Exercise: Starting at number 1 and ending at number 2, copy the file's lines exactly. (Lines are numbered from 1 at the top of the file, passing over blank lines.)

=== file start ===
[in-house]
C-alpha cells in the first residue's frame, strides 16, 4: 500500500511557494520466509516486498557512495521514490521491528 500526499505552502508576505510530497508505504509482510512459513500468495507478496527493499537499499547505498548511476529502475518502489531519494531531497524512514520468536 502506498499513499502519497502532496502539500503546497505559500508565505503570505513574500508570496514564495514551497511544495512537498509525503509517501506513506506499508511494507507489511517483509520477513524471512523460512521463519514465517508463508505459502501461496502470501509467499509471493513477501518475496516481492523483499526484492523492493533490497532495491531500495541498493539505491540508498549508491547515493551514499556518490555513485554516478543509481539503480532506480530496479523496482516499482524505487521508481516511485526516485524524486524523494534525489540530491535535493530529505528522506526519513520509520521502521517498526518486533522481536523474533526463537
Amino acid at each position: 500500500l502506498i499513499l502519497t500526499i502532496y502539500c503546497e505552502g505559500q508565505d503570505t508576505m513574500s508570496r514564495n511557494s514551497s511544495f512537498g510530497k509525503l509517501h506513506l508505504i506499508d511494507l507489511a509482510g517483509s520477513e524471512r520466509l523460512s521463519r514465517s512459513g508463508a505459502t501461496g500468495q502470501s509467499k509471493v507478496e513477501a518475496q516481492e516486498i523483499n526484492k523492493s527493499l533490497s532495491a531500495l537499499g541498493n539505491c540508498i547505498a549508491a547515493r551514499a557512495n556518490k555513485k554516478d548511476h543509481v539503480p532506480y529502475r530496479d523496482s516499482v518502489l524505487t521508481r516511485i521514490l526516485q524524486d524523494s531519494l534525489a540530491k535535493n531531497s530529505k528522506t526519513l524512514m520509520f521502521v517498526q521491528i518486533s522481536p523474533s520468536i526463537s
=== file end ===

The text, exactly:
[in-house]
C-alpha cells in the first residue's frame, strides 16, 4: 500500500511557494520466509516486498557512495521514490521491528 500526499505552502508576505510530497508505504509482510512459513500468495507478496527493499537499499547505498548511476529502475518502489531519494531531497524512514520468536 502506498499513499502519497502532496502539500503546497505559500508565505503570505513574500508570496514564495514551497511544495512537498509525503509517501506513506506499508511494507507489511517483509520477513524471512523460512521463519514465517508463508505459502501461496502470501509467499509471493513477501518475496516481492523483499526484492523492493533490497532495491531500495541498493539505491540508498549508491547515493551514499556518490555513485554516478543509481539503480532506480530496479523496482516499482524505487521508481516511485526516485524524486524523494534525489540530491535535493530529505528522506526519513520509520521502521517498526518486533522481536523474533526463537